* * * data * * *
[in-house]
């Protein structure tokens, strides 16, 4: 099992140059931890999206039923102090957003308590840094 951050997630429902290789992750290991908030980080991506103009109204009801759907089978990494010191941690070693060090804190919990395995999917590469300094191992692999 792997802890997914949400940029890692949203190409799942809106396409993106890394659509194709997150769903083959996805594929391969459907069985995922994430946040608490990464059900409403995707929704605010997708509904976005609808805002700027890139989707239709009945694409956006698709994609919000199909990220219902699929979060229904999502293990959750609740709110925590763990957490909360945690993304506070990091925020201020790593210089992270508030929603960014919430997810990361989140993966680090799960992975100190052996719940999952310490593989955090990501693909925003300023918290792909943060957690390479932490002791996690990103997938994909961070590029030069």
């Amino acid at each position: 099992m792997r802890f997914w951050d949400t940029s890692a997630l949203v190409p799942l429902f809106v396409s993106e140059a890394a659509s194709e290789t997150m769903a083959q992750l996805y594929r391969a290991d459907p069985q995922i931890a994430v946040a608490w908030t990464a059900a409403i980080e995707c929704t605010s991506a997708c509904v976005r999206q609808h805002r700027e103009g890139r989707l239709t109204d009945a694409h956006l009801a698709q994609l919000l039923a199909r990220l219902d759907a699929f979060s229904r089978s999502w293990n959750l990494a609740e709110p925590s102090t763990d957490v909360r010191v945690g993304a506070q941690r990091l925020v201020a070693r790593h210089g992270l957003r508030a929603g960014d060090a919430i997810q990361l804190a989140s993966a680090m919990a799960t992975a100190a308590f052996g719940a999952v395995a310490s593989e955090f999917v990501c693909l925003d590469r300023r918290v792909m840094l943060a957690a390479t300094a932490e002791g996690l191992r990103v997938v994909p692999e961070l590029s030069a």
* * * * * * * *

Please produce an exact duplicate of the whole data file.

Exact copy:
[in-house]
């Protein structure tokens, strides 16, 4: 099992140059931890999206039923102090957003308590840094 951050997630429902290789992750290991908030980080991506103009109204009801759907089978990494010191941690070693060090804190919990395995999917590469300094191992692999 792997802890997914949400940029890692949203190409799942809106396409993106890394659509194709997150769903083959996805594929391969459907069985995922994430946040608490990464059900409403995707929704605010997708509904976005609808805002700027890139989707239709009945694409956006698709994609919000199909990220219902699929979060229904999502293990959750609740709110925590763990957490909360945690993304506070990091925020201020790593210089992270508030929603960014919430997810990361989140993966680090799960992975100190052996719940999952310490593989955090990501693909925003300023918290792909943060957690390479932490002791996690990103997938994909961070590029030069």
């Amino acid at each position: 099992m792997r802890f997914w951050d949400t940029s890692a997630l949203v190409p799942l429902f809106v396409s993106e140059a890394a659509s194709e290789t997150m769903a083959q992750l996805y594929r391969a290991d459907p069985q995922i931890a994430v946040a608490w908030t990464a059900a409403i980080e995707c929704t605010s991506a997708c509904v976005r999206q609808h805002r700027e103009g890139r989707l239709t109204d009945a694409h956006l009801a698709q994609l919000l039923a199909r990220l219902d759907a699929f979060s229904r089978s999502w293990n959750l990494a609740e709110p925590s102090t763990d957490v909360r010191v945690g993304a506070q941690r990091l925020v201020a070693r790593h210089g992270l957003r508030a929603g960014d060090a919430i997810q990361l804190a989140s993966a680090m919990a799960t992975a100190a308590f052996g719940a999952v395995a310490s593989e955090f999917v990501c693909l925003d590469r300023r918290v792909m840094l943060a957690a390479t300094a932490e002791g996690l191992r990103v997938v994909p692999e961070l590029s030069a």